Date: Friday, November 6, 2020
Session Type: Poster Session A
Session Time: 9:00AM-11:00AM
Background/Purpose: Absenteeism and work disability substantially contribute to the economic burden of psoriasis and psoriatic arthritis (PsA). This study compared work absenteeism and short-term disability among adults with psoriasis, PsA, and controls with neither psoriasis nor PsA in the United States.
Methods: Adults eligible for work absenteeism and/or short-term disability benefits between 1/1/2009 and 2/29/2020 were screened in the IBM MarketScan Commercial and Health and Productivity Management Databases. The following groups were defined: 1) Psoriasis: ≥ 1 inpatient or 2 outpatient psoriasis diagnoses and no PsA diagnoses; 2) PsA: ≥ 1 inpatient or 2 outpatient PsA diagnoses; 3) Control: absence of psoriasis and PsA diagnoses. Controls were matched 3:1 to psoriasis and PsA patients based on age, gender, and comorbidities. Absenteeism, short-term disability, and corresponding costs (in 2019 USD) were evaluated descriptively and through mixed models.
Results: 5,785 psoriasis and 1,245 PsA absentee-eligible and 35,512 psoriasis and 7,434 PsA short-term disability-eligible patients were matched to the control group. During the first year of follow-up, 9.7% of patients with PsA had short-term disability leave compared with 6.2% of patients with psoriasis and 4.8% of controls (Table 1). The odds of short-term disability at one year were significantly greater among patients with PsA than psoriasis (OR: 1.56, 95% CI: 1.45-1.69) and controls (OR: 1.95, 95% CI: 1.82-2.10). Average costs from non-recreational work absences were $1,891, $1,680, and $1,333 per patient per year for the PsA, psoriasis, and control group, respectively. Costs associated with non-recreational work absences and short-term disability were significantly greater for patients with PsA and patients with psoriasis than controls at one year (p< 0.0001 for all comparisons). These costs were also significantly greater for PsA than psoriasis at one year (p=0.001 and p< 0.0001, respectively). This trend of increased costs for patients with PsA compared with the other groups was sustained throughout the five years of follow-up (Figures 1 & 2).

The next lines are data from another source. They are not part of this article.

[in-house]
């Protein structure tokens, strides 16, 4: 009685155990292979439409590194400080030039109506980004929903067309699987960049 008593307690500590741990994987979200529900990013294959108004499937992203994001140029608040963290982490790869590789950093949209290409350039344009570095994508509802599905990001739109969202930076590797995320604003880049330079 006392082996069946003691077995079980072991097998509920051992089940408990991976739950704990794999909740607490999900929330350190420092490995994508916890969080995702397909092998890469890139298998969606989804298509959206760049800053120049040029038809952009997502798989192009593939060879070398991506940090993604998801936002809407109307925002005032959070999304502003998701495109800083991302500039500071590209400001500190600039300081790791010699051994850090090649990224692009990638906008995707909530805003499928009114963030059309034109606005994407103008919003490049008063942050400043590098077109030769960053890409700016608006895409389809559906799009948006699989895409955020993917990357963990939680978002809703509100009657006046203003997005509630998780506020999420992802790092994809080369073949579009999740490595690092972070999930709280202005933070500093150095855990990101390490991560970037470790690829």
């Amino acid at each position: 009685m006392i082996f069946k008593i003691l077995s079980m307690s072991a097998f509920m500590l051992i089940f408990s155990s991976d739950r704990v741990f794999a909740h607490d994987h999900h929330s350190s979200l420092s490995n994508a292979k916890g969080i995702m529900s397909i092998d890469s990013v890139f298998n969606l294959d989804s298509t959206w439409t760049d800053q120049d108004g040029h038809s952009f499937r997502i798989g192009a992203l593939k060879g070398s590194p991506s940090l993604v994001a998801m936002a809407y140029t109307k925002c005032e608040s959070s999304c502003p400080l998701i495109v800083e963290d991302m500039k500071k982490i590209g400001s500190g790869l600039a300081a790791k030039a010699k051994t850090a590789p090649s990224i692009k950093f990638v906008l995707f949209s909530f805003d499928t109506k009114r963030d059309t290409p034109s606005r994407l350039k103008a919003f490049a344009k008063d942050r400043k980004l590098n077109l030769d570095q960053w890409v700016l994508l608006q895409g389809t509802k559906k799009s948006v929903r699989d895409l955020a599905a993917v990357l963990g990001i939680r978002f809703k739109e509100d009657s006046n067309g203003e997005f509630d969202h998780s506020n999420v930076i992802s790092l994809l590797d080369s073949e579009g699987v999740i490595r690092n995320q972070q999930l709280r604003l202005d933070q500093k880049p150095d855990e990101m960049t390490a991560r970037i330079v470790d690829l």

Conclusion: Work absenteeism and short-term disability were greater among both the psoriasis and PsA groups than the control group. Absenteeism and short-term disability were greater among patients with PsA than psoriasis. These findings demonstrate the substantial impact that psoriatic disease has on patients’ work related outcomes, and highlight remaining unmet needs for patients with psoriatic disease.
To cite this abstract in AMA style:Orbai A, Reddy S, Peterson S, Dennis N, Villacorta R, Mesana L, Chakravarty S, Pacou M, Lin I, Baker T, Wang Y, Walsh J. Work Absenteeism and Disability Associated with Psoriatic Arthritis and Psoriasis in the United States – A Retrospective Study of Claims Data from 2009 to 2020 [abstract]. Arthritis Rheumatol. 2020; 72 (suppl 10). https://acrabstracts.org/abstract/work-absenteeism-and-disability-associated-with-psoriatic-arthritis-and-psoriasis-in-the-united-states-a-retrospective-study-of-claims-data-from-2009-to-2020/. Accessed May 12, 2021.
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